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“The Impossible”
Posted: 19 May 2013 06:17 PM   [ Ignore ]   [ # 106 ]
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You can Pinker all you want.  But if you listen to or read Pinker closely, he does not take the extreme position that George seems to want (i.e., that culture and environmental learning play little or no significant role in the development of skills that humans need in order to become most effective.)

Well, in this case at least I will “Pinker all I want” as his arguments are cogent and backed with mounds of facts. There’s an extensive biblio. At the end of each book and my my, here we are back to the nature v. Nurture argument I engaged in with George over a year ago. My contention then was the nurture trumps nature every time but after reading Pinker and others I found that it’s fifty fifty i.e. both cultural AND genetic. And BTW, the use of YouTube to watch a lecture is no different than listening to a podcast on an academic subject and while it dosen’t trump a monograph or peer reviewed paper it is a good place to begin research. It also depends on who is lecturing and the material presented. In this case, from what I’ve viewed so far, Pinker offers a detailed explanation of his contention concerning Jewish intellectuals. but once again, I haven’t finished the series. More later.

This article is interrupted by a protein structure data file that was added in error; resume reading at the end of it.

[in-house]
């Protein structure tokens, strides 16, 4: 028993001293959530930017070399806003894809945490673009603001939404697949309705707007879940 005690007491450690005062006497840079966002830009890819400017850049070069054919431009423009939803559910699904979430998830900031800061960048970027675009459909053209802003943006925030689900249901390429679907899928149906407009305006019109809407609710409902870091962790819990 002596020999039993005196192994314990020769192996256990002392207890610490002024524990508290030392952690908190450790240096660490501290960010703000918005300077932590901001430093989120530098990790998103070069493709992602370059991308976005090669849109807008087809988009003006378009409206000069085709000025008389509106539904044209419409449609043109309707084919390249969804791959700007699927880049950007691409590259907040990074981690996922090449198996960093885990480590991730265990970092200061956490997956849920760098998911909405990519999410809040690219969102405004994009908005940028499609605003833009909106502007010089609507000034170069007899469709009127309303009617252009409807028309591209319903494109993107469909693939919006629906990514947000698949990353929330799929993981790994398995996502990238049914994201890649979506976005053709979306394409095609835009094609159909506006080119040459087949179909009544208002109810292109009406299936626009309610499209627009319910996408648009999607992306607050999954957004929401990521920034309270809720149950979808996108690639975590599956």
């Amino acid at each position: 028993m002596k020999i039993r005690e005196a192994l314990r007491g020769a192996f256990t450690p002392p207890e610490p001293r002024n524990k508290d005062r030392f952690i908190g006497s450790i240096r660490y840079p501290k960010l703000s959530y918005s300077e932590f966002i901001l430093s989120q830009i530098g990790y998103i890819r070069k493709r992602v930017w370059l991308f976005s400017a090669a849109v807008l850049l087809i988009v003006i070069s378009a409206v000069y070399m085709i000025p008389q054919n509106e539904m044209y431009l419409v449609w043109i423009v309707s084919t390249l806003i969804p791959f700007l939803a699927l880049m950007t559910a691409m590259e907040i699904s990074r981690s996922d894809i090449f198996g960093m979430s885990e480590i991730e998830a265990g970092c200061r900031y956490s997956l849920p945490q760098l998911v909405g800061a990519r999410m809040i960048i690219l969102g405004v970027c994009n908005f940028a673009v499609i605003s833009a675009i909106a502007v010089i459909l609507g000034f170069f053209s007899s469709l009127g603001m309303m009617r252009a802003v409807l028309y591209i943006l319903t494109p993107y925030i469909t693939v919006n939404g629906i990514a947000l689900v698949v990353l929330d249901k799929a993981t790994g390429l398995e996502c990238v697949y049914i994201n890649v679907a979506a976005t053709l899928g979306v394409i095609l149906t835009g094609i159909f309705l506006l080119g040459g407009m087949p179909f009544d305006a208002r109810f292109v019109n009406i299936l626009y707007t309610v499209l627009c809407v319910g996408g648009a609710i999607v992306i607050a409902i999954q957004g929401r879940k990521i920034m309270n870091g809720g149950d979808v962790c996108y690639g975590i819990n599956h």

Cap’t Jack

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Posted: 19 May 2013 10:13 PM   [ Ignore ]   [ # 107 ]
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Pinker is great at showing that those -  who think that cultural and environmental factors matters supremely, AND that genetic endowment matters little - are wrong.  He argues against this extreme position and does it effectively. (IMO, debunking an extreme position should not be particularly difficult, but Pinker does it entertainingly and adds to our body of knowledge.)  So, by all means, Pinker away.  But Pinker cannot legitimately be used to support the opposite extreme position that George seems to have, i.e., that genetic endowment matters supremely while culture and learning matter little.